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Thread: gerund or noun

  1. #1
    pucubuwi is offline Newbie
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    Smile gerund or noun

    whats a gerund and whats the difference between gerund and noun? thanks~

  2. #2
    Mister Micawber's Avatar
    Mister Micawber is offline Key Member
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    Re: gerund or noun

    .
    A gerund is an -ing verb form used as a noun: Skiing is dangerous.
    .

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    Nguyen Tuyet is offline Junior Member
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    Re: gerund or noun

    Quote Originally Posted by pucubuwi View Post
    whats a gerund and whats the difference between gerund and noun? thanks~
    In the funtional of grammar, gerund act as a noun. That mean, it can be used as subject:
    ex: eating out is very interesting.
    It can be used as an object
    ex: We enjoy playing football very much
    it is used after a preposition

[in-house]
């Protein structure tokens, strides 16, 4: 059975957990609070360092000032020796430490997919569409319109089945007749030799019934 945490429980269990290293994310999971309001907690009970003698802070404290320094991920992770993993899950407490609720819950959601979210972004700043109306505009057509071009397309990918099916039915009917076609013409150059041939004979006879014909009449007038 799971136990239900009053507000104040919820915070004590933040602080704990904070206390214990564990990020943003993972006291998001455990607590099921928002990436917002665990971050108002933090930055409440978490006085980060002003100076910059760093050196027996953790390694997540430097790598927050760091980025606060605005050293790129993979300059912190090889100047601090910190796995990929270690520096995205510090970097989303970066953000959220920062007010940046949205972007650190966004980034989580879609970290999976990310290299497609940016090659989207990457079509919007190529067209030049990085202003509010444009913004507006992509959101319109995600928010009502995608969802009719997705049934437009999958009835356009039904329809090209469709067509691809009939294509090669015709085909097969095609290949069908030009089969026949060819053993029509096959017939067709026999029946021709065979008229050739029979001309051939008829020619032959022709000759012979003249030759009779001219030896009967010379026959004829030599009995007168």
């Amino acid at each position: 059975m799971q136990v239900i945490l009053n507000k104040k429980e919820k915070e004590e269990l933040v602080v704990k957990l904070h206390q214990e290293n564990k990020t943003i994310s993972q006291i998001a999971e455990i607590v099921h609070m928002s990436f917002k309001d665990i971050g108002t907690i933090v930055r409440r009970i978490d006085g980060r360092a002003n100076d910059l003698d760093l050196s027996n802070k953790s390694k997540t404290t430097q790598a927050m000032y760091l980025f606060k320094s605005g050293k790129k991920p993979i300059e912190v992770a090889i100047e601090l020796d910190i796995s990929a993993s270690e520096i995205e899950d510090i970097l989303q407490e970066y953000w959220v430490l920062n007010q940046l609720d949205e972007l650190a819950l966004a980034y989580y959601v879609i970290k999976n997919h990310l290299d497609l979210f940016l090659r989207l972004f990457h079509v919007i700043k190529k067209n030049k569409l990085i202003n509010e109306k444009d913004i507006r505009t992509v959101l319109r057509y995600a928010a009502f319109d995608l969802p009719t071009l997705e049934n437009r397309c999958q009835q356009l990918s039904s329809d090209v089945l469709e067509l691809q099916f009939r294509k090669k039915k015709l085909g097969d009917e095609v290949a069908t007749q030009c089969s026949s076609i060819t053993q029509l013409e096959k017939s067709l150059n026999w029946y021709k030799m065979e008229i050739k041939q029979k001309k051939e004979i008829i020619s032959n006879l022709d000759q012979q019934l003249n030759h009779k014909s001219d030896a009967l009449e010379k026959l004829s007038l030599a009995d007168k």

ex: I am interested in teaching english
    But I think the main diffirence is that the way to form a gerund and a noun.

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    Re: gerund or noun

    Ok, perhaps I'm complicating things now, but...

    The term "gerund" is not used by modern grammars; the term "-ing clause" is preferred. The reason?

    Take the example:

    Being an only child, she felt lonely.

    In this sentence, "being an only child" is a clause (non-finite, for the advanced learners). It's a rather dangerous game to start seeing -ing as something similar to nour .

  5. #5
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    MikeNewYork is offline VIP Member
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    Re: gerund or noun

    Quote Originally Posted by Mariner View Post
    Ok, perhaps I'm complicating things now, but...

    The term "gerund" is not used by modern grammars; the term "-ing clause" is preferred. The reason?

    Take the example:

    Being an only child, she felt lonely.

    In this sentence, "being an only child" is a clause (non-finite, for the advanced learners). It's a rather dangerous game to start seeing -ing as something similar to nour .
    That is a point of view, but it surely is not universal.

    The word "gerund" is firmly embedded in English language teaching. What I think is dangerous is developing a system in which one does not differentiate gerunds from participles. In your sentence, "being" is a participle, not a gerund. And many (probably most) would call it an adjectival participial phrase. I am familiar with the "non-finite clause" viewpoint, but I don't prefer it.

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